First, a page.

The Book of Eli
|Frances De La Tour||Martha|
|Directed by||Albert Hughes, Alan Hughes|
It's a post-apocalyptic western, it's an evangelical tract, it's a road movie, it's a martial arts movie, it's a disaster movie, it's a graphic novel. It's equal parts The Road and The Robe, A Fistful of Dollars and Fist of Fury. It's Mad Max meets Left Behind in Deadwood. It occupies a philosophical landscape somewhere between Mel Gibson and Hoot Gibson.
Having said that, it's fast-paced, with some entertaining performances, stylish visuals, and plenty of action. It's also ponderously righteous and wildly silly, with leaps of logic to try the patience of a saint. But as its hero Eli (Denzel Washington) solemnly observes, "It doesn't have to make sense. It's faith." It is the movie's most telling line, words that directors Albert and Allen Hughes have chosen to live by.
Eli is a survivor of "the flash." We're not quite sure what it was, but it involved a war of some sort, and it happened over thirty years ago. Since then, Eli has been walking west, directed by voices in his head, through an ashen, desolate, car-and-corpse-strewn countryside that picks up where The Road set it down. We're not sure where Eli started from, but assuming it was the East Coast, this puts him on a pace slightly worse than a thousand miles a decade. But for reasons that will become clear at the end, he may not have an unerring sense of direction (we see him double back at least once, and reencounter the same woman with a broken shopping cart). He carries a backpack crammed with treasures and weapons. Chief among the latter is a knife of surpassing sharpness, a blade that can cut through sinew and bone with the flick of a wrist. Paramount among the former, valued above even his hoarded supply of moist towelettes, is a Bible, the last one on earth.
Eli practices a muscular sort of Christianity, not the wimpy old-fashioned turn-the-other-cheek variety. He's not looking for a fight – indeed, he will watch from hiding, muttering to himself "Stay on the path it's not your concern" as a man is robbed and killed and his wife is brutally raped by a gang of marauders. But he can be pushed just so far, and no further. "You lay that hand on me again and you will not get it back," he warns a threatening tough. And he means it.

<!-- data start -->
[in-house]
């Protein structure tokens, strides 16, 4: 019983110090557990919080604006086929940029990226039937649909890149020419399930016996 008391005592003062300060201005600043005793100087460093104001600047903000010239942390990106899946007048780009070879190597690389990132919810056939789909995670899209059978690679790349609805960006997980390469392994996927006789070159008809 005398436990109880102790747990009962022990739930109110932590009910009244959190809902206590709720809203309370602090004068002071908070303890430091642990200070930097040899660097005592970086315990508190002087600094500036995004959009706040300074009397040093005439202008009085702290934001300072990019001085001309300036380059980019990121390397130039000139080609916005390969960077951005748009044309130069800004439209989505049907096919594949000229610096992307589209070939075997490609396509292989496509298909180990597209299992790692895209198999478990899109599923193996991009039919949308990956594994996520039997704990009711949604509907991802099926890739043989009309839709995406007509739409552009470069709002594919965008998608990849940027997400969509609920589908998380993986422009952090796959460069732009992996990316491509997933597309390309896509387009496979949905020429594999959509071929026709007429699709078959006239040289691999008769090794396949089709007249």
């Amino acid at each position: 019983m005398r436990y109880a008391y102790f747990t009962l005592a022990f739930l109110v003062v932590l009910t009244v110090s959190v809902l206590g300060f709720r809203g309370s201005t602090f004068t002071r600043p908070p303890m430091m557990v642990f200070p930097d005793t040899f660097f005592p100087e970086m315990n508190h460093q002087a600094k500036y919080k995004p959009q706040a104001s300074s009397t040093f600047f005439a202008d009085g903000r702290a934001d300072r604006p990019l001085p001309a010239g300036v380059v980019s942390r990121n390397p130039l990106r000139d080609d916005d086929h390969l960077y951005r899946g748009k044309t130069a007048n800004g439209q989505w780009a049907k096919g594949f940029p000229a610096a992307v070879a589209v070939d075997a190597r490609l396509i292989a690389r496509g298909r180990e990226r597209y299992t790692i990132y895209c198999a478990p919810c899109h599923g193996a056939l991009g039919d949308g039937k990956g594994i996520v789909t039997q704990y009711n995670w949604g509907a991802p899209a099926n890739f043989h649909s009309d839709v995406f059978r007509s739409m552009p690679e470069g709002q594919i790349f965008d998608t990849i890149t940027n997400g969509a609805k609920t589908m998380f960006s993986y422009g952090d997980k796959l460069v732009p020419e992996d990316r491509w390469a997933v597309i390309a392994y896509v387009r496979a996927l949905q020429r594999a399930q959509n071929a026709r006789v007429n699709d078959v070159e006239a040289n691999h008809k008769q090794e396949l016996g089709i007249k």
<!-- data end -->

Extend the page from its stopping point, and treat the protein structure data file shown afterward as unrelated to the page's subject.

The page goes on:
Next to the Good Book, Eli's other most treasured possession is an i-Pod loaded with old disco tunes, which he has managed to keep running through the decades. When its battery runs down, he is forced to brave the physical and moral dangers of a town in search of a charge. While a snuffling Tom Waits at the general store cooks up the battery, Eli reconnoiters.
The town is the fiefdom of a typical old western movie overlord, the philanthropically-named Carnegie (Gary Oldman). Carnegie is one of those diminutive, smilingly vicious psychopaths who use their wits to cow into submission brutish muscle and beautiful women. Among the latter is his mistress, the beautiful, blind Claudia (Jennifer Beals), and her lovely daughter Solara (Mila Kunis), possibly the only two clean people left on earth.
Carnegie rules the town, but he wants to rule the world. To do this, he needs a book. What book, you will ask? No, not the biography of Mussolini he is reading when we meet him, nor even the paperback of The Da Vinci Code that is among the cache of reading material that his thugs dump on his desk from their latest haul.
No, it's The Book that Eli has been hauling west, and reading every day: the world's last Bible. If he wants The Book that badly, this Carnegie must be a pious sort, you're thinking. No. The Book can be a force for good, or for evil. "I grew up with it," Carnegie tells Eli. They are among the few in this gray new world old enough to remember the old green one. "I know its power. If you read it, so do you. That's why they burned them all after the war." Armed with the Bible, Carnegie believes he can control the populace. "It's a weapon," he says.
Once Carnegie discovers that Eli has the last surviving Bible, the game is on, and it won't be over till one or the other wins. The contest reaches its climax at the wayside home of a couple of charming old cannibals named George and Martha (Michael Gambon and Frances de la Tour), who give new meaning to the game of "Get the Guest." After that the story continues west (they reach the coast so quickly that they can't have been more than a few miles away) to a shocking twist of a denouement, a bit of flim-flammery that will make you almost, but not quite, want to go back and see the movie again to decide whether it has been playing fair all along.
The Hughes Brothers step behind the camera for the first time since 2001's Johnny Depp-driven Jack the Ripper story, From Hell. The screenplay is by Gary Whitta, a former editor of PC Gamer magazine, and the video game provenance of this story is apparent in the spectacular, gory visuals. The movie should appeal to that market, and to those audiences who believe in the use of violence to spread God's word.
© Text 2010 Jonathan Richards - Filmfreak.be